January 12, 2017
It isn’t always clear where a debt comes from, or where payments come from, and Cushman v. Cushman, 781 S.E.2d 499 (N.C. App., 2016) earlier in 2016 explains:
…given that it was defendant’s burden to produce evidence on this issue, we will not remand for the taking of additional evidence. This Court has long held that where the party claiming the property, here a debt, to be marital has failed in his burden to present evidence from which the trial court can classify, value and distribute the property, that party cannot on appeal claim error when the trial court fails to classify the property as marital and distribute it…. Furthermore, remanding the matter for the taking of new evidence, in essence granting the party a second opportunity to present evidence, ‘would only protract the litigation and clog the trial courts with issues which should have been disposed of at the initial hearing.’ Miller, 97 N.C.App. at 80, 387 S.E.2d at 184 (quoting In re Marriage of Smith, 114 Ill.App.3d 47, 69 Ill.Dec. 827, 448 N.E.2d 545, 550 (1983)).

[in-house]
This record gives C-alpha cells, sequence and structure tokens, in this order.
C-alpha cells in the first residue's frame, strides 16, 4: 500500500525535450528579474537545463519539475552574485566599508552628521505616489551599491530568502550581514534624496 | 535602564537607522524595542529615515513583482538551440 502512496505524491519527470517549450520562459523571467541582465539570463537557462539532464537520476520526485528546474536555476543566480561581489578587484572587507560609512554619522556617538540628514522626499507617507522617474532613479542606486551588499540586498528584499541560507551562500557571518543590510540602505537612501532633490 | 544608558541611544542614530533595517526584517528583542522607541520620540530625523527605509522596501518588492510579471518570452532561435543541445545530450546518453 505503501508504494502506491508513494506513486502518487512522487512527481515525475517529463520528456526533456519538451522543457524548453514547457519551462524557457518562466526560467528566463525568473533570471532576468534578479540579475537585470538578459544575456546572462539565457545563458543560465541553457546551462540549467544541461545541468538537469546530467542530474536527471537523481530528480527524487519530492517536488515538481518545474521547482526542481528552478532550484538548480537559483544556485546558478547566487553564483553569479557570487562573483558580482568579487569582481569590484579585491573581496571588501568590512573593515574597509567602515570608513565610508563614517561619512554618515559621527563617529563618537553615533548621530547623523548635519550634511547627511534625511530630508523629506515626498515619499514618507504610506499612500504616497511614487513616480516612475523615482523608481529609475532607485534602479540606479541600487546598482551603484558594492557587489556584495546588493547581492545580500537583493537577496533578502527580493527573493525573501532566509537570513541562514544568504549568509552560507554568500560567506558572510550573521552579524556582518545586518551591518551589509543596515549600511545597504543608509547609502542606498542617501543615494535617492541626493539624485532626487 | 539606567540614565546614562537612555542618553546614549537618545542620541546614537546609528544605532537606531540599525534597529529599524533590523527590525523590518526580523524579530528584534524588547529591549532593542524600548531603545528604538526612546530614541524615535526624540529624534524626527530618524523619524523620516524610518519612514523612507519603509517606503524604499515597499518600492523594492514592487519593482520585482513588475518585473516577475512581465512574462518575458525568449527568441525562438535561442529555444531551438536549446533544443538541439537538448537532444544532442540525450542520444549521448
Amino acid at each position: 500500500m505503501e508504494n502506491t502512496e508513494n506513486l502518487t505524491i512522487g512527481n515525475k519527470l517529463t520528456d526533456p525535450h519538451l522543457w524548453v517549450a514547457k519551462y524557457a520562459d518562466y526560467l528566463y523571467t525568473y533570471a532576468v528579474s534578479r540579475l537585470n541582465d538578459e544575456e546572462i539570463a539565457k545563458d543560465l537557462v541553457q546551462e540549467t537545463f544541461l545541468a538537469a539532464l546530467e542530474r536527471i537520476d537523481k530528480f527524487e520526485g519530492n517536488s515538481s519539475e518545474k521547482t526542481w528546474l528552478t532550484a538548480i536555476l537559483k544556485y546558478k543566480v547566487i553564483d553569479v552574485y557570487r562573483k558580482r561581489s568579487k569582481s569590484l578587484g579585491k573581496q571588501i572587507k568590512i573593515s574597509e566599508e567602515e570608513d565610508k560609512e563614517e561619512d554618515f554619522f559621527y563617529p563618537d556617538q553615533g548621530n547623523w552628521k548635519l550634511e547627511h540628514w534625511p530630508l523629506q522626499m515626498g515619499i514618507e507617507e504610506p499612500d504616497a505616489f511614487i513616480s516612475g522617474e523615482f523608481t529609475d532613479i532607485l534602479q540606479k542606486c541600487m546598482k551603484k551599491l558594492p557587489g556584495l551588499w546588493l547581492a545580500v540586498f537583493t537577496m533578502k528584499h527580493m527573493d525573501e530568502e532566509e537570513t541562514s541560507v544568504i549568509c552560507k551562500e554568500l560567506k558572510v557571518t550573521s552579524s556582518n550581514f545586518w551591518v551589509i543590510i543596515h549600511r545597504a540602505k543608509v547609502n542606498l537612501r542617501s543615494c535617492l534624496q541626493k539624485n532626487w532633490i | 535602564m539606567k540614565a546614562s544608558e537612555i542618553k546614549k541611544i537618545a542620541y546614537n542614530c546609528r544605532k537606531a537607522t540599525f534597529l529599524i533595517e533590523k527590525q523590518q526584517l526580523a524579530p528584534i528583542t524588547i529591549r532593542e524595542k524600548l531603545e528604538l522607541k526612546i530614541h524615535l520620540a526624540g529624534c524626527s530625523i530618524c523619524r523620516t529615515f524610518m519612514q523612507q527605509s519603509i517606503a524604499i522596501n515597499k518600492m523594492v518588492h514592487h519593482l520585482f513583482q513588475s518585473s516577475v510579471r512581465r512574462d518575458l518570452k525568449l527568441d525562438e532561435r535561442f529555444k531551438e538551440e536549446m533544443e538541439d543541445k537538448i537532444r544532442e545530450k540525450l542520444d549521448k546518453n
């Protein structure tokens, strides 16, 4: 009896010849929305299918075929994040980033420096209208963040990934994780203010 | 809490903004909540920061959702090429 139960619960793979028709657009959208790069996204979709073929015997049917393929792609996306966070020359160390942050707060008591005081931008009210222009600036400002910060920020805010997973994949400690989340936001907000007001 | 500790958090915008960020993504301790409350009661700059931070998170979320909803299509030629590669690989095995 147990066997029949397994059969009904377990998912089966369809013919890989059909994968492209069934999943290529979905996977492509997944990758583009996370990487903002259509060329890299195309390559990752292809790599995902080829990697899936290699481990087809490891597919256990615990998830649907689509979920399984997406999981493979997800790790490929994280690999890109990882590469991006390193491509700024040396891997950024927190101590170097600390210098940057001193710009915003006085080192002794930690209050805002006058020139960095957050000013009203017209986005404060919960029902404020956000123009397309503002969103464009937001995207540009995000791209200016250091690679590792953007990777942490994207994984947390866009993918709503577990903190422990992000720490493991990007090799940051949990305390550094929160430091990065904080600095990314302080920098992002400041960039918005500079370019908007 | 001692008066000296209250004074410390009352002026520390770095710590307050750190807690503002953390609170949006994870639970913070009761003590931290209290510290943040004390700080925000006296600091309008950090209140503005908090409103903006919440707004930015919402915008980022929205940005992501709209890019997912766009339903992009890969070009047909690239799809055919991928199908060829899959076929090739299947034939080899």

In cases of Marital Debt, it is clear that a party needs to clarify where the debt is coming from, and what is expected of the party with that debt.
Marital Debt is not going away, and perhaps it will continue to be an increasing part of our cases in Family Law. It is vital that you check yourself before jumping into the fray of a divorce proceeding—especially as to the specific debts set forth above.